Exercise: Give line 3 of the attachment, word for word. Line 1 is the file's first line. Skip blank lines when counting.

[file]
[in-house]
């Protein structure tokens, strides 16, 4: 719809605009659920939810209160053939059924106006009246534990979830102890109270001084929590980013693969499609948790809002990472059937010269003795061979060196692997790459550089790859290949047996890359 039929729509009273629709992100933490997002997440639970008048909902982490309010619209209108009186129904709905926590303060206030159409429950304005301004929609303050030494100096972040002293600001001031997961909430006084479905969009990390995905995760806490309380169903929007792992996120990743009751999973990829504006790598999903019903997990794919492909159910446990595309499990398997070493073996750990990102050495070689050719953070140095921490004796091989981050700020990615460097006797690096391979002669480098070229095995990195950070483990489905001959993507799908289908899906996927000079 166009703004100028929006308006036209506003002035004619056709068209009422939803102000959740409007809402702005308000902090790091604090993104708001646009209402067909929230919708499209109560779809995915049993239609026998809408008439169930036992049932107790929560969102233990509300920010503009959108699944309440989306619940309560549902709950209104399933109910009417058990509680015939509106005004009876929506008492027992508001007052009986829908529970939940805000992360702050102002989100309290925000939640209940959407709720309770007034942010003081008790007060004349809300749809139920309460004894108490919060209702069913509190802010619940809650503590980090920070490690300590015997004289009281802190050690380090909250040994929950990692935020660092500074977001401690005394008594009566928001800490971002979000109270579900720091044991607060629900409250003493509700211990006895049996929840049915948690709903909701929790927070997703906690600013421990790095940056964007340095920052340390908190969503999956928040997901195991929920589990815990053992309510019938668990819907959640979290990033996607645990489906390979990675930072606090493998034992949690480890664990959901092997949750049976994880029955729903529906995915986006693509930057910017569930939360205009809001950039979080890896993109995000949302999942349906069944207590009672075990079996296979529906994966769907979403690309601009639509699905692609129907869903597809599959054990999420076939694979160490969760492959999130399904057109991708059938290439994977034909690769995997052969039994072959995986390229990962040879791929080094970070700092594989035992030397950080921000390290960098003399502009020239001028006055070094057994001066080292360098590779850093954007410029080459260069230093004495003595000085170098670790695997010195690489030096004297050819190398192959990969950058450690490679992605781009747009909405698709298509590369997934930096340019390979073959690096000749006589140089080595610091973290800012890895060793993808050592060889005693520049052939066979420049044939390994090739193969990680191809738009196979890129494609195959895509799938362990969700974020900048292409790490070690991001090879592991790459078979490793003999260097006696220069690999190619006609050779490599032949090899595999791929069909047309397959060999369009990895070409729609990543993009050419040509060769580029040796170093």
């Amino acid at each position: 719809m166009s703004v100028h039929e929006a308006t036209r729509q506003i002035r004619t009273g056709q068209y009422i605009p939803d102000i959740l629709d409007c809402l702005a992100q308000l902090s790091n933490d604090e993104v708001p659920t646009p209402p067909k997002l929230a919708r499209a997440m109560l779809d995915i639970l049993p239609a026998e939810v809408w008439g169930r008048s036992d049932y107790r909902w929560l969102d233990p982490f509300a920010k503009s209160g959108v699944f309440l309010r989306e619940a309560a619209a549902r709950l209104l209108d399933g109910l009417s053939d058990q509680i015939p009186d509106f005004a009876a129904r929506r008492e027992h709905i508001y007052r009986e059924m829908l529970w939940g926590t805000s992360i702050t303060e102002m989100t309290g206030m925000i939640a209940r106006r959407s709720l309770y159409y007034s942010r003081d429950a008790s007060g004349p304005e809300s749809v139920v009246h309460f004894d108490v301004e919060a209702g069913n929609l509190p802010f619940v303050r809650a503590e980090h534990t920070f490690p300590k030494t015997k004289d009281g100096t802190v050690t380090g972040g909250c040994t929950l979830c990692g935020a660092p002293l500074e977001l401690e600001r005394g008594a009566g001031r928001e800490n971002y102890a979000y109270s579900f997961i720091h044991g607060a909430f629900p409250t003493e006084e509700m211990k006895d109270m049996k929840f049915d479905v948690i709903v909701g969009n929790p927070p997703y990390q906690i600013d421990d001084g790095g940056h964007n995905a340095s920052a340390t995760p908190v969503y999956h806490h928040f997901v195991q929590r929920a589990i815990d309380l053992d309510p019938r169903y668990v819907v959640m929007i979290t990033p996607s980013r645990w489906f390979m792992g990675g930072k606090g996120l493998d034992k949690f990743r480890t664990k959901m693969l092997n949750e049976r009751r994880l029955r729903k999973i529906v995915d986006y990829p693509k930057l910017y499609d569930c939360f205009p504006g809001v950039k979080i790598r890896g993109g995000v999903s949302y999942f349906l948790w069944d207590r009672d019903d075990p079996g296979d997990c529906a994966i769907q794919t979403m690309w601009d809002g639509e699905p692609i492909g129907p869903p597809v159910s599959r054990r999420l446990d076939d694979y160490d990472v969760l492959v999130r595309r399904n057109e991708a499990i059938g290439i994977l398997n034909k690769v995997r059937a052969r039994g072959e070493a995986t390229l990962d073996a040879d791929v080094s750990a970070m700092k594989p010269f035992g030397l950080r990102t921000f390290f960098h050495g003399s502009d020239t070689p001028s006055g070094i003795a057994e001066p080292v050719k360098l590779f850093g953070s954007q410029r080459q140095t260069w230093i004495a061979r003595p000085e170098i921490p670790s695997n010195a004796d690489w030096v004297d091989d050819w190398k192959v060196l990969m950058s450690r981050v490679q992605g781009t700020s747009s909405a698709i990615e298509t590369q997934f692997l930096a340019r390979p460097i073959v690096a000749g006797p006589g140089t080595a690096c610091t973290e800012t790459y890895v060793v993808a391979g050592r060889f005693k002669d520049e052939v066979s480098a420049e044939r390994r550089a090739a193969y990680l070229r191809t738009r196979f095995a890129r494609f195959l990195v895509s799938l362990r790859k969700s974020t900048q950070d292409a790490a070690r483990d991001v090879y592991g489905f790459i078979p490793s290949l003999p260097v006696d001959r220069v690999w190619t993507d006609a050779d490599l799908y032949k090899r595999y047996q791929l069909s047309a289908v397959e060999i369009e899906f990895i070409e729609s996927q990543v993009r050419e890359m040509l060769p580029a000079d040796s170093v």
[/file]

């Amino acid at each position: 719809m166009s703004v100028h039929e929006a308006t036209r729509q506003i002035r004619t009273g056709q068209y009422i605009p939803d102000i959740l629709d409007c809402l702005a992100q308000l902090s790091n933490d604090e993104v708001p659920t646009p209402p067909k997002l929230a919708r499209a997440m109560l779809d995915i639970l049993p239609a026998e939810v809408w008439g169930r008048s036992d049932y107790r909902w929560l969102d233990p982490f509300a920010k503009s209160g959108v699944f309440l309010r989306e619940a309560a619209a549902r709950l209104l209108d399933g109910l009417s053939d058990q509680i015939p009186d509106f005004a009876a129904r929506r008492e027992h709905i508001y007052r009986e059924m829908l529970w939940g926590t805000s992360i702050t303060e102002m989100t309290g206030m925000i939640a209940r106006r959407s709720l309770y159409y007034s942010r003081d429950a008790s007060g004349p304005e809300s749809v139920v009246h309460f004894d108490v301004e919060a209702g069913n929609l509190p802010f619940v303050r809650a503590e980090h534990t920070f490690p300590k030494t015997k004289d009281g100096t802190v050690t380090g972040g909250c040994t929950l979830c990692g935020a660092p002293l500074e977001l401690e600001r005394g008594a009566g001031r928001e800490n971002y102890a979000y109270s579900f997961i720091h044991g607060a909430f629900p409250t003493e006084e509700m211990k006895d109270m049996k929840f049915d479905v948690i709903v909701g969009n929790p927070p997703y990390q906690i600013d421990d001084g790095g940056h964007n995905a340095s920052a340390t995760p908190v969503y999956h806490h928040f997901v195991q929590r929920a589990i815990d309380l053992d309510p019938r169903y668990v819907v959640m929007i979290t990033p996607s980013r645990w489906f390979m792992g990675g930072k606090g996120l493998d034992k949690f990743r480890t664990k959901m693969l092997n949750e049976r009751r994880l029955r729903k999973i529906v995915d986006y990829p693509k930057l910017y499609d569930c939360f205009p504006g809001v950039k979080i790598r890896g993109g995000v999903s949302y999942f349906l948790w069944d207590r009672d019903d075990p079996g296979d997990c529906a994966i769907q794919t979403m690309w601009d809002g639509e699905p692609i492909g129907p869903p597809v159910s599959r054990r999420l446990d076939d694979y160490d990472v969760l492959v999130r595309r399904n057109e991708a499990i059938g290439i994977l398997n034909k690769v995997r059937a052969r039994g072959e070493a995986t390229l990962d073996a040879d791929v080094s750990a970070m700092k594989p010269f035992g030397l950080r990102t921000f390290f960098h050495g003399s502009d020239t070689p001028s006055g070094i003795a057994e001066p080292v050719k360098l590779f850093g953070s954007q410029r080459q140095t260069w230093i004495a061979r003595p000085e170098i921490p670790s695997n010195a004796d690489w030096v004297d091989d050819w190398k192959v060196l990969m950058s450690r981050v490679q992605g781009t700020s747009s909405a698709i990615e298509t590369q997934f692997l930096a340019r390979p460097i073959v690096a000749g006797p006589g140089t080595a690096c610091t973290e800012t790459y890895v060793v993808a391979g050592r060889f005693k002669d520049e052939v066979s480098a420049e044939r390994r550089a090739a193969y990680l070229r191809t738009r196979f095995a890129r494609f195959l990195v895509s799938l362990r790859k969700s974020t900048q950070d292409a790490a070690r483990d991001v090879y592991g489905f790459i078979p490793s290949l003999p260097v006696d001959r220069v690999w190619t993507d006609a050779d490599l799908y032949k090899r595999y047996q791929l069909s047309a289908v397959e060999i369009e899906f990895i070409e729609s996927q990543v993009r050419e890359m040509l060769p580029a000079d040796s170093v």